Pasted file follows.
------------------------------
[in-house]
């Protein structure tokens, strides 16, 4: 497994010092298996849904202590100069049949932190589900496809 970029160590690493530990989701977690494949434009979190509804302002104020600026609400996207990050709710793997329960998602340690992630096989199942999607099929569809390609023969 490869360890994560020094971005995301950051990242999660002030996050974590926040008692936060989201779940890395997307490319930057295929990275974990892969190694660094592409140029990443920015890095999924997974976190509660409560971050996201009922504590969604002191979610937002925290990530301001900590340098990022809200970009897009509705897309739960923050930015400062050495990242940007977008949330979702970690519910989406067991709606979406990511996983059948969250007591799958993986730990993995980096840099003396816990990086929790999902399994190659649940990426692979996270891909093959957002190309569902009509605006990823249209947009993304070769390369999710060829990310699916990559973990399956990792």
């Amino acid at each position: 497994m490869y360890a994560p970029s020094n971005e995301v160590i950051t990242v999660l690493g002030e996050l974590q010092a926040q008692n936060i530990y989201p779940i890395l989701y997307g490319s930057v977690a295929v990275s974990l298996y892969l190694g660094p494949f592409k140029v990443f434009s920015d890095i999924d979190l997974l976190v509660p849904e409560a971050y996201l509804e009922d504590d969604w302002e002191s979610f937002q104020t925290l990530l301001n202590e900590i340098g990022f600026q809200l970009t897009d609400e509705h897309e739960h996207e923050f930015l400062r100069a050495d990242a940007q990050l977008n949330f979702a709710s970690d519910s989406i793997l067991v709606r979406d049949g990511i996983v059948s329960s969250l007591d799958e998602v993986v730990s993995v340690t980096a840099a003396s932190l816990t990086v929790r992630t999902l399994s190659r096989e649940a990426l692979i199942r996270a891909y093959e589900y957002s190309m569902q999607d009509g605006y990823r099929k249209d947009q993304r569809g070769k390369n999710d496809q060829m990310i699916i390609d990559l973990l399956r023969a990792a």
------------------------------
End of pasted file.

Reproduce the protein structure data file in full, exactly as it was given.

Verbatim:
[in-house]
């Protein structure tokens, strides 16, 4: 497994010092298996849904202590100069049949932190589900496809 970029160590690493530990989701977690494949434009979190509804302002104020600026609400996207990050709710793997329960998602340690992630096989199942999607099929569809390609023969 490869360890994560020094971005995301950051990242999660002030996050974590926040008692936060989201779940890395997307490319930057295929990275974990892969190694660094592409140029990443920015890095999924997974976190509660409560971050996201009922504590969604002191979610937002925290990530301001900590340098990022809200970009897009509705897309739960923050930015400062050495990242940007977008949330979702970690519910989406067991709606979406990511996983059948969250007591799958993986730990993995980096840099003396816990990086929790999902399994190659649940990426692979996270891909093959957002190309569902009509605006990823249209947009993304070769390369999710060829990310699916990559973990399956990792």
């Amino acid at each position: 497994m490869y360890a994560p970029s020094n971005e995301v160590i950051t990242v999660l690493g002030e996050l974590q010092a926040q008692n936060i530990y989201p779940i890395l989701y997307g490319s930057v977690a295929v990275s974990l298996y892969l190694g660094p494949f592409k140029v990443f434009s920015d890095i999924d979190l997974l976190v509660p849904e409560a971050y996201l509804e009922d504590d969604w302002e002191s979610f937002q104020t925290l990530l301001n202590e900590i340098g990022f600026q809200l970009t897009d609400e509705h897309e739960h996207e923050f930015l400062r100069a050495d990242a940007q990050l977008n949330f979702a709710s970690d519910s989406i793997l067991v709606r979406d049949g990511i996983v059948s329960s969250l007591d799958e998602v993986v730990s993995v340690t980096a840099a003396s932190l816990t990086v929790r992630t999902l399994s190659r096989e649940a990426l692979i199942r996270a891909y093959e589900y957002s190309m569902q999607d009509g605006y990823r099929k249209d947009q993304r569809g070769k390369n999710d496809q060829m990310i699916i390609d990559l973990l399956r023969a990792a």